Black Thursday: What actually happened to Bitcoin?
March 12 is known as Black Thursday in crypto. The Bitcoin market crash of 2020 explored in today’s BTCMEX throwback.
The two Bitcoin price crashes happened on March 12, 2020, drawing the value down from $7,300 to $3,900, reshaped the exchanges’ scene, reshaped order books, and caused mass liquidations.
The crash came against the backdrop of a world waking up to realize that COVID-19 was more than “just a flu”. The S&P 500 plunged 9.5% in the biggest single-day drop since 1987 while gold dropped 3.5%, even though it usually serves as a safe haven. Meanwhile, oil had its worst week since 2008, losing a quarter of its value as Russia and Saudi Arabia continued waging a price war by pumping more oil into a slow economy.
Bitcoin fell more than 50% in the biggest single-day drop since 2013, with altcoins experiencing even more damage.
The first price crash happened roughly 10:00am UTC – 11am UTC, when Bitcoin’s price fell from $7,300 to a low of $5,690. The second a 11pm UTC – 2:15am UTC March 12–13th, dragged the price from $5,800 to a low of $3,900.
On March 12, an initial price drop led to initial liquidations, forcing leverage traders to sell off their collateral. This pushed prices down even further, which led to more liquidations and more losses.
Kaiko Data pointed out that the market crash was caused by the exogenous event – coronavirus outbreak. The global selling was followed by the stock market crash, followed by the leading crypto. The price movement caused mass liquidations on the exchanges and created more selling pressure. Order books then got whipped out and liquidations continued. More pressure resulted in the Bitcoin (BTC) price reaching the 3k bottom.
Order books are filled with bids and asks by market makers, who place limit orders at price levels surrounding the mid-price, creating the asset liquidity. The counterparty to market makers is price takers, who place market orders, which are executed immediately. During price crashes, market orders become far riskier, as price takers may receive a “bad fill,” in which a market order is filled at different prices based on the number of orders on the order book. When selling pressure builds, market sell orders can strip away all bids on an order book, demolishing order book depth and pushing the price of the asset down.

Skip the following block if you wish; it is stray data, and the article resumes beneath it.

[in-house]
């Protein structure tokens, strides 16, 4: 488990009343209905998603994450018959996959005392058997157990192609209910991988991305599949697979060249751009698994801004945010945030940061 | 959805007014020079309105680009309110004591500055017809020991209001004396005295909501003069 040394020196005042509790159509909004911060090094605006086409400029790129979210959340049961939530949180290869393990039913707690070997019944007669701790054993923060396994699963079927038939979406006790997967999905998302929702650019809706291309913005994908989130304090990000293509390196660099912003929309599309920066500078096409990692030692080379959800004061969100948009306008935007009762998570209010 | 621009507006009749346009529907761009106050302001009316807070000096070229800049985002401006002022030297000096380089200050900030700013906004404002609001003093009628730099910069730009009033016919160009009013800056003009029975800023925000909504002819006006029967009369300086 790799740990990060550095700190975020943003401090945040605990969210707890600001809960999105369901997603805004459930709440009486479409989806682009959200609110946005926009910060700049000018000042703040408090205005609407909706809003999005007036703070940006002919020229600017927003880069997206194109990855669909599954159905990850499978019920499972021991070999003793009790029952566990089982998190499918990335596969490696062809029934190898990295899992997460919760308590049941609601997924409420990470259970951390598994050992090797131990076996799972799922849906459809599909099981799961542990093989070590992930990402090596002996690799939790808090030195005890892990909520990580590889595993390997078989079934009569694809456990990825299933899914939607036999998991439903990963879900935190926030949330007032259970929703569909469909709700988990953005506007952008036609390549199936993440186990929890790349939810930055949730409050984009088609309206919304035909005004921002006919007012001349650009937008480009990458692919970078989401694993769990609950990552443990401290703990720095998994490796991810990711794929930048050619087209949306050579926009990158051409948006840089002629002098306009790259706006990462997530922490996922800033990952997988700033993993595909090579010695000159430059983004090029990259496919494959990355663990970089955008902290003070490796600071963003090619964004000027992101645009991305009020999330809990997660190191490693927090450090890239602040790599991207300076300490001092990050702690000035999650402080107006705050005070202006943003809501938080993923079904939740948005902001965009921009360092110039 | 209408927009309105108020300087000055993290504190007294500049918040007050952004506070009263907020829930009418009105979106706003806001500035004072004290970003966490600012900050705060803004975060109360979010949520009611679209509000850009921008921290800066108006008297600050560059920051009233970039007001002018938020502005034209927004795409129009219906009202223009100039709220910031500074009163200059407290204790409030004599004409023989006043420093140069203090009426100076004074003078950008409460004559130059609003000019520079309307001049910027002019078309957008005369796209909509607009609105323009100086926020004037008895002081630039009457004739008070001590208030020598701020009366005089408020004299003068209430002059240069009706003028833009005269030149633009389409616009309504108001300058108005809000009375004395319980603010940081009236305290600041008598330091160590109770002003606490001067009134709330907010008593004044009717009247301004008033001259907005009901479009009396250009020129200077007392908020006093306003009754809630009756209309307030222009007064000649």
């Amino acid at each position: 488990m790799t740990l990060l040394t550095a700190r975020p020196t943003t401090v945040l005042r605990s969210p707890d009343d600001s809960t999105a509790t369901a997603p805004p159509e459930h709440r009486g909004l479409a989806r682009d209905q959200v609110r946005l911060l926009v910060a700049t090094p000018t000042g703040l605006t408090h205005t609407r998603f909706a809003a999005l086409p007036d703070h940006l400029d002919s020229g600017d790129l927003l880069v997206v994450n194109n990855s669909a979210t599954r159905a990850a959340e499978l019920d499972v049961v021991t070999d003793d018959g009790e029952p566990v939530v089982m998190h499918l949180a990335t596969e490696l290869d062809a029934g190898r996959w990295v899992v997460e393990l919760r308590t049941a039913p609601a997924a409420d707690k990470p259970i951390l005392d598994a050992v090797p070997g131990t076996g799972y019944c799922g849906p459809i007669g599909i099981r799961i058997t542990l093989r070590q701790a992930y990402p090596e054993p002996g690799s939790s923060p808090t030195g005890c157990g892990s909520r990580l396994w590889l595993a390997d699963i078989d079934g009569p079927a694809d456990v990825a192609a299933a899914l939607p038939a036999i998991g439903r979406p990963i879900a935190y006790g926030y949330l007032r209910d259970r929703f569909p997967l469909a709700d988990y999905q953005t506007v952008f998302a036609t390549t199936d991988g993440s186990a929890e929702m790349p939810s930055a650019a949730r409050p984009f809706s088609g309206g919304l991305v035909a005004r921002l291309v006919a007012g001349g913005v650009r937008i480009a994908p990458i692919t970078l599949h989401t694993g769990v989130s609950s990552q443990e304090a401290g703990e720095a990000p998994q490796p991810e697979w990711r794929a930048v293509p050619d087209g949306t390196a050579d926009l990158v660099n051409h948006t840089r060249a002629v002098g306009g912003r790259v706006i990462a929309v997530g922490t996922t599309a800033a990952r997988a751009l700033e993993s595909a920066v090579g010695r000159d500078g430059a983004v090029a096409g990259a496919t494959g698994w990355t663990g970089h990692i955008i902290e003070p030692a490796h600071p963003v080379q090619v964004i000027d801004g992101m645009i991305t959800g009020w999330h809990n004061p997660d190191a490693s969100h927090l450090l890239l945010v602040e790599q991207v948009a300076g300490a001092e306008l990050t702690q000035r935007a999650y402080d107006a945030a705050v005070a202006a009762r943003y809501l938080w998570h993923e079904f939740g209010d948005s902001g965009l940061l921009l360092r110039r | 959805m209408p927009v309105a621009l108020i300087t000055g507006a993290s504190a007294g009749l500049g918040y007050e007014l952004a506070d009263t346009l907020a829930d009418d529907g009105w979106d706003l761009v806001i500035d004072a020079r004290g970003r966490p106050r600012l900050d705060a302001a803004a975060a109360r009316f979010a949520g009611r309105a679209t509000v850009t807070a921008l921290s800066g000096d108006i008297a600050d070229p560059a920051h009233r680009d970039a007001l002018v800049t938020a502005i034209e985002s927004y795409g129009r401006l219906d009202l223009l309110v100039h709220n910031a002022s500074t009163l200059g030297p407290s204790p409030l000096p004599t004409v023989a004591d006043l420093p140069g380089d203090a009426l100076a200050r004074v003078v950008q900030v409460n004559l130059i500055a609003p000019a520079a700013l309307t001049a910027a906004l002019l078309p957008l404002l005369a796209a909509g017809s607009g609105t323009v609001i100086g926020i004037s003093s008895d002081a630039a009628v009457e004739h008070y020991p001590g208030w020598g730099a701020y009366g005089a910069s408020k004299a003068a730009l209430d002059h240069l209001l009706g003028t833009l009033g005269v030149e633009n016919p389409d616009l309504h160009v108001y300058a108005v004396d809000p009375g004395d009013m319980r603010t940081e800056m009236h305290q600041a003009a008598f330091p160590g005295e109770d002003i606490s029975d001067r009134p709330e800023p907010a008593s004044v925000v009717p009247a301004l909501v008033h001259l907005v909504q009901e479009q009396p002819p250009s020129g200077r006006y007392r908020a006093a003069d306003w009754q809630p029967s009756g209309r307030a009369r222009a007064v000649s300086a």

Two of the crypto platforms, BitMex, and Deribit, were each down intermittently for a few hours, leaving their traders unable to fund their account with much-needed margin and exposing them to heightened liquidation risks. BitMex went offline “for maintenance” for an hour right in the heat of the price collapse.
Mass liquidations resulted in traders losing trust in exchanges. Cointelegraph reported that On March 13, BitMex held 306,814 Bitcoins (BTC), in a month, this number had dropped to 222,025 – this represents a 38% decrease in Bitcoin holdings.
March 12 crash has dramatically changed the landscape of Bitcoin derivatives. This may have a significant impact on the Bitcoin market landscape, according to Coin Metrics, considering “BitMex’s outsized influence on price discovery.”
The price has recovered and the Bitcoin block reward has been halved on May 11, 2020. Since then the pioneer cryptocurrency is trading sideways in the mid-range of 9,000 USD.
Analyzing the global events and their impact on the markets at times of high volatility can help traders to identify the activity and adapt trading strategies, and improve price predictions or risk management.